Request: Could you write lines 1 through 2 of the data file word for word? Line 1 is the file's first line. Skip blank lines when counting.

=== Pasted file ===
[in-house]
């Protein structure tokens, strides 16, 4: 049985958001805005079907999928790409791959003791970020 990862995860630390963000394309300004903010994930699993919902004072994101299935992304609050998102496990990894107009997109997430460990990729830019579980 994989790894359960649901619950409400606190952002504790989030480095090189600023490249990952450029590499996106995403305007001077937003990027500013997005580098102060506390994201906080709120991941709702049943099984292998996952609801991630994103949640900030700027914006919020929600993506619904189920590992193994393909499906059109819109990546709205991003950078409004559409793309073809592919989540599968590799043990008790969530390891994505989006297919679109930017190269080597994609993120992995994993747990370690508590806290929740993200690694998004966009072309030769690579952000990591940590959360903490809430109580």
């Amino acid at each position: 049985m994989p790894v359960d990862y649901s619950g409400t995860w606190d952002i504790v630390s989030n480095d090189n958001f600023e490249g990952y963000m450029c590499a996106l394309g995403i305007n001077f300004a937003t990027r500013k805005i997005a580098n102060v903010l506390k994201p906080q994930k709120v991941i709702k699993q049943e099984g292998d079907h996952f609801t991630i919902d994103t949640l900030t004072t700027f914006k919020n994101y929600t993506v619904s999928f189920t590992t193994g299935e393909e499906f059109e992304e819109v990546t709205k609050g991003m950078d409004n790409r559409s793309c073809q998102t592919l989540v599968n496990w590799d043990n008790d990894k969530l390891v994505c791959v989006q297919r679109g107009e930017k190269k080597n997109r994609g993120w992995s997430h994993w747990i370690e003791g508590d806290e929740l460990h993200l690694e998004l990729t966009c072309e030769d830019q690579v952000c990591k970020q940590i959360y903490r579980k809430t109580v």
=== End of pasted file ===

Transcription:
[in-house]
């Protein structure tokens, strides 16, 4: 049985958001805005079907999928790409791959003791970020 990862995860630390963000394309300004903010994930699993919902004072994101299935992304609050998102496990990894107009997109997430460990990729830019579980 994989790894359960649901619950409400606190952002504790989030480095090189600023490249990952450029590499996106995403305007001077937003990027500013997005580098102060506390994201906080709120991941709702049943099984292998996952609801991630994103949640900030700027914006919020929600993506619904189920590992193994393909499906059109819109990546709205991003950078409004559409793309073809592919989540599968590799043990008790969530390891994505989006297919679109930017190269080597994609993120992995994993747990370690508590806290929740993200690694998004966009072309030769690579952000990591940590959360903490809430109580």